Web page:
An "advocate of letting things lean as they must," Jeff Hardin does not shy from the realities of a changing world, each poem "the gist of the gist," that precise and graceful a rendering. Of course there is sorrow in Hardin's awareness of the present slipping into the past, into "a field gone dark with itself." And there is beauty, too--as Hardin shows us--in the inevitability of "a compass pointing here/and nowhere else." Notes for a Praise Book is the welcome new work of a wise and generous poet.
Many of the poems in Jeff Hardin’s Notes for a Praise Book have [an] intimate quality, with Hardin’s strong, individual voice using imagery—usually drawn from rural life and the natural world—to convey philosophical and spiritual insights...More in the Wordsworthian vein, Hardin looks to nature for comfort and revelation. He has a habit of leaping from image to insight, but these leaps are always sure; the connection between immediate experience and abstract thought makes intuitive sense.
Maria Browning, Chapter 16 review
Hardin’s language is a language of expansion, where sprawling lines trawl ever outward, tracing a never-ending “meanwhile.” Most engaging...is Hardin’s willingness to let the self go. His epiphanies are moments empty of thought...Hardin’s poems aren’t afraid of “letting it all slip and be gone.” And maybe this is why we should pay such close attention to them.
Matt McBride, Mid-American Review
Hardin’s world is primarily the rural South, and his people primarily rural people with their deep and rooted knowledge…Out of his world and its speech he makes lyric poetry of praise for the earth…In the end it is simply a pleasure to listen to Hardin think in his poems…A believer’s lyrics, his are the songs of one who has accepted the world for what it is, mostly—a gift.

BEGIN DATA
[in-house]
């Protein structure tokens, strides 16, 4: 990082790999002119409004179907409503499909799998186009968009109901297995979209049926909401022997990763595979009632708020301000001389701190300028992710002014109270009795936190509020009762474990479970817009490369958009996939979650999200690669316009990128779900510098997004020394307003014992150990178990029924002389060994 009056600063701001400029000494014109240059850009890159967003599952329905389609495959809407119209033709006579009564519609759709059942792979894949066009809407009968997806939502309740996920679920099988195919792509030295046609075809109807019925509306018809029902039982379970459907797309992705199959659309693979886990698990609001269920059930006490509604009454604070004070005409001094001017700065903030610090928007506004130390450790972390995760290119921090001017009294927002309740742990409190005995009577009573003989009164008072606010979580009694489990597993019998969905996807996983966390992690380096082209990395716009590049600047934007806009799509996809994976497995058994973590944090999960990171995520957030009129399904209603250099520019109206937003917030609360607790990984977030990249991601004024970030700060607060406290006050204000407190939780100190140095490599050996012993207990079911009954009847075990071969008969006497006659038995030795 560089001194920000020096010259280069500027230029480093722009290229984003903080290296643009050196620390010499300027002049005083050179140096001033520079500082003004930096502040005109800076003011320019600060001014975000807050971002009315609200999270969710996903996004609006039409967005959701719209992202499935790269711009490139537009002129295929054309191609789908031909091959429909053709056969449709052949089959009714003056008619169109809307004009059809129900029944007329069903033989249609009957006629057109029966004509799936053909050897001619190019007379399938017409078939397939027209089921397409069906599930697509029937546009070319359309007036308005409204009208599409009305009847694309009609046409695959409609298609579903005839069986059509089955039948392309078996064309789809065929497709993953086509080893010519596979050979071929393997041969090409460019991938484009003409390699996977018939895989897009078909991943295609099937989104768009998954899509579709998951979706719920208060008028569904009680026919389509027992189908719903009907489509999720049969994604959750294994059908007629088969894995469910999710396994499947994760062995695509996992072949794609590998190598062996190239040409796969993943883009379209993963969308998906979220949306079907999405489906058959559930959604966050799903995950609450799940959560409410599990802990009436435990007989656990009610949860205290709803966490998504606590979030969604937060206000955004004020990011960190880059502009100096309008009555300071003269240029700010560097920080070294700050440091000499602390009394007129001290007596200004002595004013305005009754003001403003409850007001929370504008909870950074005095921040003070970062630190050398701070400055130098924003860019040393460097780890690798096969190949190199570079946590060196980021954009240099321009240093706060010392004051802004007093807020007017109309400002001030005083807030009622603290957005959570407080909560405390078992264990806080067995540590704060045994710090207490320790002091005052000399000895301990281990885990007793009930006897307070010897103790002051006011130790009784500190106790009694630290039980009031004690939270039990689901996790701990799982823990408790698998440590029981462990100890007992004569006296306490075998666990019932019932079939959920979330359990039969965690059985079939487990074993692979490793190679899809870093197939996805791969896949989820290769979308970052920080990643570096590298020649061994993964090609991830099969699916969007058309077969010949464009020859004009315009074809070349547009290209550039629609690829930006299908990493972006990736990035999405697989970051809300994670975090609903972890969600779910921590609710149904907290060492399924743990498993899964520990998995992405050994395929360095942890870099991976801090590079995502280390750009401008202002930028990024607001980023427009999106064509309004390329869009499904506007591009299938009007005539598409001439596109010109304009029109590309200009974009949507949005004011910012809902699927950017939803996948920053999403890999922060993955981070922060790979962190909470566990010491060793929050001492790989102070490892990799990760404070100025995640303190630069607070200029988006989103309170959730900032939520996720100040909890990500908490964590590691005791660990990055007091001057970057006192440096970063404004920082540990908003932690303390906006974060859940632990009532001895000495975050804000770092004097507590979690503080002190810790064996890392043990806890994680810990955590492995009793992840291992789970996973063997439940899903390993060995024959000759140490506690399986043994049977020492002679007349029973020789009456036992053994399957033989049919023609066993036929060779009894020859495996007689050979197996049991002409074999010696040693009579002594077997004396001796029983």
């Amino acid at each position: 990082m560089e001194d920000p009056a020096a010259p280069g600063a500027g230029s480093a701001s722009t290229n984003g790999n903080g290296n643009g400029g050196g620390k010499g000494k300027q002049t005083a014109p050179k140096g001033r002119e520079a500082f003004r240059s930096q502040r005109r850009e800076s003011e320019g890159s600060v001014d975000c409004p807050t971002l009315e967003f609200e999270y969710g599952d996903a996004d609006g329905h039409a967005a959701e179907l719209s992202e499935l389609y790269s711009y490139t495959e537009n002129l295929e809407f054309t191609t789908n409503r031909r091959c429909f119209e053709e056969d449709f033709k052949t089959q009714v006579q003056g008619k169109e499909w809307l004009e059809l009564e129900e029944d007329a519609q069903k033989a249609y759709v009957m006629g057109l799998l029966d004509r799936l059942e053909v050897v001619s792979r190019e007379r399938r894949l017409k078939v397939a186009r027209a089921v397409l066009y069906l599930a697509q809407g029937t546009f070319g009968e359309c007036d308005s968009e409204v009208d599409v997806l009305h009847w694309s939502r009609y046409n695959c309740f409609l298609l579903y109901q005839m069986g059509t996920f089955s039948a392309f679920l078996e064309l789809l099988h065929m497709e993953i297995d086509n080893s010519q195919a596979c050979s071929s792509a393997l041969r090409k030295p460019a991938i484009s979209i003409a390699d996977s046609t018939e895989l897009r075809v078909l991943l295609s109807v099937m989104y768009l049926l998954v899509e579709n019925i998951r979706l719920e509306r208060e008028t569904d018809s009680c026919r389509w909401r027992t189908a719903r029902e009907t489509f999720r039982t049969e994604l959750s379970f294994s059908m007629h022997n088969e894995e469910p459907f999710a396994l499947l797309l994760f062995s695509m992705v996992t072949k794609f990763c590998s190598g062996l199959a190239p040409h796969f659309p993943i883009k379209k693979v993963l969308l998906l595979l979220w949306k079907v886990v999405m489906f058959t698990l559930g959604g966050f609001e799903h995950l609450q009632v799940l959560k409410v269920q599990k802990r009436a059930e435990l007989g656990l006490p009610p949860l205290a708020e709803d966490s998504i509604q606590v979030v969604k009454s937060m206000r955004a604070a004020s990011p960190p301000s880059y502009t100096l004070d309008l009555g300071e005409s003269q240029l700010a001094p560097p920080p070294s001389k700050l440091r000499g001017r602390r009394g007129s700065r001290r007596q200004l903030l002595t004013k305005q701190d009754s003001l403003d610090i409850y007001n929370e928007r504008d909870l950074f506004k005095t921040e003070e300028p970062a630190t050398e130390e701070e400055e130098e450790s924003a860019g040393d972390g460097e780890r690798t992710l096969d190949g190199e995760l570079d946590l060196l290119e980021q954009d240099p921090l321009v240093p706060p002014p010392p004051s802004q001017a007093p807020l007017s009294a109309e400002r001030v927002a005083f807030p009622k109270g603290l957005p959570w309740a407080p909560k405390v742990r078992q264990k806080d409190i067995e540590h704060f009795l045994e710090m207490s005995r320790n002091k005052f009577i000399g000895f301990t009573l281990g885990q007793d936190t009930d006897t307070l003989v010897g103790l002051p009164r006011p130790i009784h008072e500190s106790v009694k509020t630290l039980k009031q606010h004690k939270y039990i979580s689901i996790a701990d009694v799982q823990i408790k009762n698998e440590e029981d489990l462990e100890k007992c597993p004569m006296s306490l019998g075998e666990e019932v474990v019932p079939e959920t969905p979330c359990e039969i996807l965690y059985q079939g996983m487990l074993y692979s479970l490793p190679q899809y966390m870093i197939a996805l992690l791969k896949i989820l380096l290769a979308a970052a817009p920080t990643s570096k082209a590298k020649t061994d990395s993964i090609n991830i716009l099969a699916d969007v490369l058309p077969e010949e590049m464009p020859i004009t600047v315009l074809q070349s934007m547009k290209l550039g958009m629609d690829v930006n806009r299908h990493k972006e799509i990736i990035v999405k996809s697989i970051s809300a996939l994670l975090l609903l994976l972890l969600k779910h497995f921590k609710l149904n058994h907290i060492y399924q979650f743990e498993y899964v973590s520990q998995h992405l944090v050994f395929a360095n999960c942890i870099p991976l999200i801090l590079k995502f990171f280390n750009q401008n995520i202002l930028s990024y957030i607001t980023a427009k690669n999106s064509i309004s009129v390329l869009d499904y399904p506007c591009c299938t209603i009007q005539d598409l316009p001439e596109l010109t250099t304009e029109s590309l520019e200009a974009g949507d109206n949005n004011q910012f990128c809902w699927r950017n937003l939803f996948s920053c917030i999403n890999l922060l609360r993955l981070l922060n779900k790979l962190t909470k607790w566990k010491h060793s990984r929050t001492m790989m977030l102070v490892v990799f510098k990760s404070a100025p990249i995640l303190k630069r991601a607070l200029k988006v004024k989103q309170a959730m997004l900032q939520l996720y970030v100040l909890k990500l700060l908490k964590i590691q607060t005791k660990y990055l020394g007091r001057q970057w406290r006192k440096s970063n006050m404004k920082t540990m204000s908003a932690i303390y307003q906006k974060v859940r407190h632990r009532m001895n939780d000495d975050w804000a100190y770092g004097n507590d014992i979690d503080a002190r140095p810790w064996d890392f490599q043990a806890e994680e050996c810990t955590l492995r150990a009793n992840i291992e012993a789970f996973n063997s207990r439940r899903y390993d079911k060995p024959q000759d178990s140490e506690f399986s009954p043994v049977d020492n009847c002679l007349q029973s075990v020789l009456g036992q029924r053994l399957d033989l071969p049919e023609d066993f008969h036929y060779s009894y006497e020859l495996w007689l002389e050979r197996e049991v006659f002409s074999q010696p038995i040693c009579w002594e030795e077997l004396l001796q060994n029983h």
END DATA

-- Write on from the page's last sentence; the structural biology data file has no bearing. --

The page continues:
Mark Jarman, 2004 Nicholas Roerich Prize judge
Virtually every poem in the book establishes the natural world as ultimate value—abode of the divine and moral teacher...His stance is one of humility, almost total self-effacement before the natural world.
Robert Collins, Birmingham Poetry Review
Hardin’s voice is consistently gentle, and often self-deprecating—perhaps too often for some readers, but these poems don’t settle for easy epiphanies; there are plenty of surprising turns. Hardin writes under the watchful eye of the greats.
Mark Dawson, Alabama Writers' Forum
Jeff Hardin manages to combine the conscience and sensibility of the 17th-century English poet-divines with the pagan wonder of Walter Pater. Perhaps Blake is his bridge. In any case, these ecstatic, visionary poems convince by reason of their many tributes to silence, naming themselves “little blasphemes.” To call Hardin a master of hyphenations (“yard-dizzy,” “slush-heat,” “slither-clangs,” “mercy-flushed,” “sidle-sling”—only Heaney’s can compare) is say that he fuses disparate elements in a new synthesis indistinguishable from the prayer he utters as one “light-stunned” by his presence on Earth. Simultaneously rhetorical and modest, this student of the natural world is a 21st-century pilgrim, and Fall Sanctuary is an invitation to accompany him. Drop what you are doing and go.
Philip Dacey, author of Night Shift at the Crucifix Factory
Hardin's is a poetry against despair. Not only is nature's endless beauty reason to rejoice, but language itself can transcend… Despite our best efforts to thwart it, [he says], goodness is around us, is in us, and given the chance will reveal itself in even the direst circumstances.
The Nashville Scene